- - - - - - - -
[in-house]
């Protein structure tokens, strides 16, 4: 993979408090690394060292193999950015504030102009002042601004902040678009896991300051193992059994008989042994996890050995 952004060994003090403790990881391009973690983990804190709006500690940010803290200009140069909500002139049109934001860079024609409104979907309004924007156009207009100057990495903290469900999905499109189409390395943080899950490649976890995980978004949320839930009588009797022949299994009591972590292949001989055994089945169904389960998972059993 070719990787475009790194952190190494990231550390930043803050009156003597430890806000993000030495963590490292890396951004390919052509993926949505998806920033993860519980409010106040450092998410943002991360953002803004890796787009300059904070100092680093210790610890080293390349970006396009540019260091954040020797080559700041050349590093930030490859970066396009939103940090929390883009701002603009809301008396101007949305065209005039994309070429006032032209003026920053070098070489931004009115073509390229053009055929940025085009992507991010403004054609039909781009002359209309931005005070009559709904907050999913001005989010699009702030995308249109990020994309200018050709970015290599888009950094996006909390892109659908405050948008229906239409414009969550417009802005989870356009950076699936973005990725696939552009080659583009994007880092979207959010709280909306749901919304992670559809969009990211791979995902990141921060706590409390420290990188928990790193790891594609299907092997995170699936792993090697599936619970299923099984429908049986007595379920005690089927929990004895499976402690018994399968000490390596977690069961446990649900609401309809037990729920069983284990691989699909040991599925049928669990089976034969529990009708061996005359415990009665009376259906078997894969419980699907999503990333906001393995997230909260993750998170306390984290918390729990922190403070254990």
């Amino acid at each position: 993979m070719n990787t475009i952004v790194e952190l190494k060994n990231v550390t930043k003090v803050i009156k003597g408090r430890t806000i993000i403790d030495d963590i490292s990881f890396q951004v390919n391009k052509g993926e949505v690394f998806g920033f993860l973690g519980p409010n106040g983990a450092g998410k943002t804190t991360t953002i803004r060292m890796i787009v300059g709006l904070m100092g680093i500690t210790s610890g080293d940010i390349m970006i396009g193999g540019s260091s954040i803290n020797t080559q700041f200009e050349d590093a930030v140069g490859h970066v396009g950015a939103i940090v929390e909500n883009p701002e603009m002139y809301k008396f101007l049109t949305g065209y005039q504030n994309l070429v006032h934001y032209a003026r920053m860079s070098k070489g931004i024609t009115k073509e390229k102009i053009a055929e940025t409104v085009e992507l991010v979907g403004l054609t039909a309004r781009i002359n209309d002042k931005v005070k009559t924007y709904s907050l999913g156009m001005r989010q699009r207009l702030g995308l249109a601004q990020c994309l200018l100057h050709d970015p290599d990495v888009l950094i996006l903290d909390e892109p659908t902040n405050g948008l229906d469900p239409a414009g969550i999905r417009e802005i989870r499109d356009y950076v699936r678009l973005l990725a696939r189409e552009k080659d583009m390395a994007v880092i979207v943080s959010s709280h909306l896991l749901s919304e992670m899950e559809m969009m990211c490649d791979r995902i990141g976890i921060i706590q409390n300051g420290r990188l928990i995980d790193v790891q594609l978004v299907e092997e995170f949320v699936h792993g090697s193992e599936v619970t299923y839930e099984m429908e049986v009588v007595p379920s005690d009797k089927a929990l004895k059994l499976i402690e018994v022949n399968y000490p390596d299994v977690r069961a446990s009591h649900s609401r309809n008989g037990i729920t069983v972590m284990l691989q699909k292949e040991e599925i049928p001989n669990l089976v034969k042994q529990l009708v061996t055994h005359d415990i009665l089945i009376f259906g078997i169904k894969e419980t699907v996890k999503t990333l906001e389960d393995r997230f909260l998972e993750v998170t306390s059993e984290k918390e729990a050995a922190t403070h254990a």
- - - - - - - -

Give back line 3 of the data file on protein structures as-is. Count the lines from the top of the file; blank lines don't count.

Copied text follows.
């Amino acid at each position: 993979m070719n990787t475009i952004v790194e952190l190494k060994n990231v550390t930043k003090v803050i009156k003597g408090r430890t806000i993000i403790d030495d963590i490292s990881f890396q951004v390919n391009k052509g993926e949505v690394f998806g920033f993860l973690g519980p409010n106040g983990a450092g998410k943002t804190t991360t953002i803004r060292m890796i787009v300059g709006l904070m100092g680093i500690t210790s610890g080293d940010i390349m970006i396009g193999g540019s260091s954040i803290n020797t080559q700041f200009e050349d590093a930030v140069g490859h970066v396009g950015a939103i940090v929390e909500n883009p701002e603009m002139y809301k008396f101007l049109t949305g065209y005039q504030n994309l070429v006032h934001y032209a003026r920053m860079s070098k070489g931004i024609t009115k073509e390229k102009i053009a055929e940025t409104v085009e992507l991010v979907g403004l054609t039909a309004r781009i002359n209309d002042k931005v005070k009559t924007y709904s907050l999913g156009m001005r989010q699009r207009l702030g995308l249109a601004q990020c994309l200018l100057h050709d970015p290599d990495v888009l950094i996006l903290d909390e892109p659908t902040n405050g948008l229906d469900p239409a414009g969550i999905r417009e802005i989870r499109d356009y950076v699936r678009l973005l990725a696939r189409e552009k080659d583009m390395a994007v880092i979207v943080s959010s709280h909306l896991l749901s919304e992670m899950e559809m969009m990211c490649d791979r995902i990141g976890i921060i706590q409390n300051g420290r990188l928990i995980d790193v790891q594609l978004v299907e092997e995170f949320v699936h792993g090697s193992e599936v619970t299923y839930e099984m429908e049986v009588v007595p379920s005690d009797k089927a929990l004895k059994l499976i402690e018994v022949n399968y000490p390596d299994v977690r069961a446990s009591h649900s609401r309809n008989g037990i729920t069983v972590m284990l691989q699909k292949e040991e599925i049928p001989n669990l089976v034969k042994q529990l009708v061996t055994h005359d415990i009665l089945i009376f259906g078997i169904k894969e419980t699907v996890k999503t990333l906001e389960d393995r997230f909260l998972e993750v998170t306390s059993e984290k918390e729990a050995a922190t403070h254990a």